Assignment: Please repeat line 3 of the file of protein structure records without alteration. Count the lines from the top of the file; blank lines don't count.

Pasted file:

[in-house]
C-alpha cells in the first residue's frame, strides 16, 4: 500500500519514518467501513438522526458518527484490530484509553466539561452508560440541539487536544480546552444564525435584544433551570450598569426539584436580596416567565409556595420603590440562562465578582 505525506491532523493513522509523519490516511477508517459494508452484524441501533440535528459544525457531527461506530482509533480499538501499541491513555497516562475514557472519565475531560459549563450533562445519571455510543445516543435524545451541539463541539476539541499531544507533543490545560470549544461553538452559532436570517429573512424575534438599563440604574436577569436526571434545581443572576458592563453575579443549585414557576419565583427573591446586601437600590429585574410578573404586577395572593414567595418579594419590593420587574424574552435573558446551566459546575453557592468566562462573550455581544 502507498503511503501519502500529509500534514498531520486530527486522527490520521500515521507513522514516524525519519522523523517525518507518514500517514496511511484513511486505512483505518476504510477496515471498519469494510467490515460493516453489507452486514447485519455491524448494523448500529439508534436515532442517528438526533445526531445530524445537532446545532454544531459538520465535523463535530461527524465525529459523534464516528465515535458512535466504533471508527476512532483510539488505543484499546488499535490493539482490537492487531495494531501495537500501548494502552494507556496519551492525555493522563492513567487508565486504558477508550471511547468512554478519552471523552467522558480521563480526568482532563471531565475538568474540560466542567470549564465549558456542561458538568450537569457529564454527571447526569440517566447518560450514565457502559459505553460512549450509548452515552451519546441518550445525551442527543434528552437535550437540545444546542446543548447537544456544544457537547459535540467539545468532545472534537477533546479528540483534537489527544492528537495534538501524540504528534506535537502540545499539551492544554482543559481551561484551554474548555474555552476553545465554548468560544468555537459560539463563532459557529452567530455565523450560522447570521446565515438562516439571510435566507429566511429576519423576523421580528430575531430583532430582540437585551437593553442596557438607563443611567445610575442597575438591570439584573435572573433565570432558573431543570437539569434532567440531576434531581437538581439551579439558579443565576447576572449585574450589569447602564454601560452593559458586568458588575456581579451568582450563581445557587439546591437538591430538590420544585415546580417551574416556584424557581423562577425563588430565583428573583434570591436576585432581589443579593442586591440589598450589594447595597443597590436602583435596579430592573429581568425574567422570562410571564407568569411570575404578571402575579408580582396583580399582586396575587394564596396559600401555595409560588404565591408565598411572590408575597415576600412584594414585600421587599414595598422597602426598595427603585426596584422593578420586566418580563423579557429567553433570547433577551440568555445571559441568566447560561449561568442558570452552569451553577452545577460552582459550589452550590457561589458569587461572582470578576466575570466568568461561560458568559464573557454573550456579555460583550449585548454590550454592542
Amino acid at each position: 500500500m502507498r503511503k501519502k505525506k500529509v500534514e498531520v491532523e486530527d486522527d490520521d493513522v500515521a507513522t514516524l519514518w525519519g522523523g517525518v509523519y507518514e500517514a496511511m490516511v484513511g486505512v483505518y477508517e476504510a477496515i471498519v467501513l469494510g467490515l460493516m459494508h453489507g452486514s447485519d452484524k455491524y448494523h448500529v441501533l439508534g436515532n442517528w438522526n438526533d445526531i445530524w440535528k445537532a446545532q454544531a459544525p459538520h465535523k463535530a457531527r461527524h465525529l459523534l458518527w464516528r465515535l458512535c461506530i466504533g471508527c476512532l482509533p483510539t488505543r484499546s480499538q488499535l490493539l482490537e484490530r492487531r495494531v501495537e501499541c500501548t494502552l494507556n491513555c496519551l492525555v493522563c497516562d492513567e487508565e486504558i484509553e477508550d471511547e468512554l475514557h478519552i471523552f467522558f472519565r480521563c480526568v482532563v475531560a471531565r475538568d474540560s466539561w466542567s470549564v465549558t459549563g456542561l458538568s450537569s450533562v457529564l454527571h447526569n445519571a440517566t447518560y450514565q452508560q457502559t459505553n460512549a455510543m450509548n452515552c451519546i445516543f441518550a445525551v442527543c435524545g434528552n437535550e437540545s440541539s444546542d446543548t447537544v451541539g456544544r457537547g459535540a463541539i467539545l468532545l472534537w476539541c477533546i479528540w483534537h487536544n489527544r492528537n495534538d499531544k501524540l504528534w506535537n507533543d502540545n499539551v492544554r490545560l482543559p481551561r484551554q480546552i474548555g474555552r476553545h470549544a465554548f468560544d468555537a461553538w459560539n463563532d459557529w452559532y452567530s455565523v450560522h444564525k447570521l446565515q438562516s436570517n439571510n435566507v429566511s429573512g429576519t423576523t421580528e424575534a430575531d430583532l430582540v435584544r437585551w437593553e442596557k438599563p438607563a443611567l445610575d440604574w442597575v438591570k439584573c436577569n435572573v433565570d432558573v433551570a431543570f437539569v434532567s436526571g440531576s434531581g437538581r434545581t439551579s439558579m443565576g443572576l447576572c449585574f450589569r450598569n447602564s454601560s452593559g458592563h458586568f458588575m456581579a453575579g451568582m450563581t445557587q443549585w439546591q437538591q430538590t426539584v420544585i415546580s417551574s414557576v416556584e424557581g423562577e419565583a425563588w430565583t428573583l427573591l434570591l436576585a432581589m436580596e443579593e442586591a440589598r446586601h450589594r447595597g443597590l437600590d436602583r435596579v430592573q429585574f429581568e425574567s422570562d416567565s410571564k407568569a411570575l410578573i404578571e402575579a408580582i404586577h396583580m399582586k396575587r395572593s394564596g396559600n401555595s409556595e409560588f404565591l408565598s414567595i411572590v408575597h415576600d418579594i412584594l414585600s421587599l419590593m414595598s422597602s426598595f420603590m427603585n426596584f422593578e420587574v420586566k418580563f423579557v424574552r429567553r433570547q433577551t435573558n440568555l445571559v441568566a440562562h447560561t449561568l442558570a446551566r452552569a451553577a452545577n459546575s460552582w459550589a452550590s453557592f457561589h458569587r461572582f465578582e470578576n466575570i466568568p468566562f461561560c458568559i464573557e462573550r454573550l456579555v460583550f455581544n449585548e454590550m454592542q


Amino acid at each position: 500500500m502507498r503511503k501519502k505525506k500529509v500534514e498531520v491532523e486530527d486522527d490520521d493513522v500515521a507513522t514516524l519514518w525519519g522523523g517525518v509523519y507518514e500517514a496511511m490516511v484513511g486505512v483505518y477508517e476504510a477496515i471498519v467501513l469494510g467490515l460493516m459494508h453489507g452486514s447485519d452484524k455491524y448494523h448500529v441501533l439508534g436515532n442517528w438522526n438526533d445526531i445530524w440535528k445537532a446545532q454544531a459544525p459538520h465535523k463535530a457531527r461527524h465525529l459523534l458518527w464516528r465515535l458512535c461506530i466504533g471508527c476512532l482509533p483510539t488505543r484499546s480499538q488499535l490493539l482490537e484490530r492487531r495494531v501495537e501499541c500501548t494502552l494507556n491513555c496519551l492525555v493522563c497516562d492513567e487508565e486504558i484509553e477508550d471511547e468512554l475514557h478519552i471523552f467522558f472519565r480521563c480526568v482532563v475531560a471531565r475538568d474540560s466539561w466542567s470549564v465549558t459549563g456542561l458538568s450537569s450533562v457529564l454527571h447526569n445519571a440517566t447518560y450514565q452508560q457502559t459505553n460512549a455510543m450509548n452515552c451519546i445516543f441518550a445525551v442527543c435524545g434528552n437535550e437540545s440541539s444546542d446543548t447537544v451541539g456544544r457537547g459535540a463541539i467539545l468532545l472534537w476539541c477533546i479528540w483534537h487536544n489527544r492528537n495534538d499531544k501524540l504528534w506535537n507533543d502540545n499539551v492544554r490545560l482543559p481551561r484551554q480546552i474548555g474555552r476553545h470549544a465554548f468560544d468555537a461553538w459560539n463563532d459557529w452559532y452567530s455565523v450560522h444564525k447570521l446565515q438562516s436570517n439571510n435566507v429566511s429573512g429576519t423576523t421580528e424575534a430575531d430583532l430582540v435584544r437585551w437593553e442596557k438599563p438607563a443611567l445610575d440604574w442597575v438591570k439584573c436577569n435572573v433565570d432558573v433551570a431543570f437539569v434532567s436526571g440531576s434531581g437538581r434545581t439551579s439558579m443565576g443572576l447576572c449585574f450589569r450598569n447602564s454601560s452593559g458592563h458586568f458588575m456581579a453575579g451568582m450563581t445557587q443549585w439546591q437538591q430538590t426539584v420544585i415546580s417551574s414557576v416556584e424557581g423562577e419565583a425563588w430565583t428573583l427573591l434570591l436576585a432581589m436580596e443579593e442586591a440589598r446586601h450589594r447595597g443597590l437600590d436602583r435596579v430592573q429585574f429581568e425574567s422570562d416567565s410571564k407568569a411570575l410578573i404578571e402575579a408580582i404586577h396583580m399582586k396575587r395572593s394564596g396559600n401555595s409556595e409560588f404565591l408565598s414567595i411572590v408575597h415576600d418579594i412584594l414585600s421587599l419590593m414595598s422597602s426598595f420603590m427603585n426596584f422593578e420587574v420586566k418580563f423579557v424574552r429567553r433570547q433577551t435573558n440568555l445571559v441568566a440562562h447560561t449561568l442558570a446551566r452552569a451553577a452545577n459546575s460552582w459550589a452550590s453557592f457561589h458569587r461572582f465578582e470578576n466575570i466568568p468566562f461561560c458568559i464573557e462573550r454573550l456579555v460583550f455581544n449585548e454590550m454592542q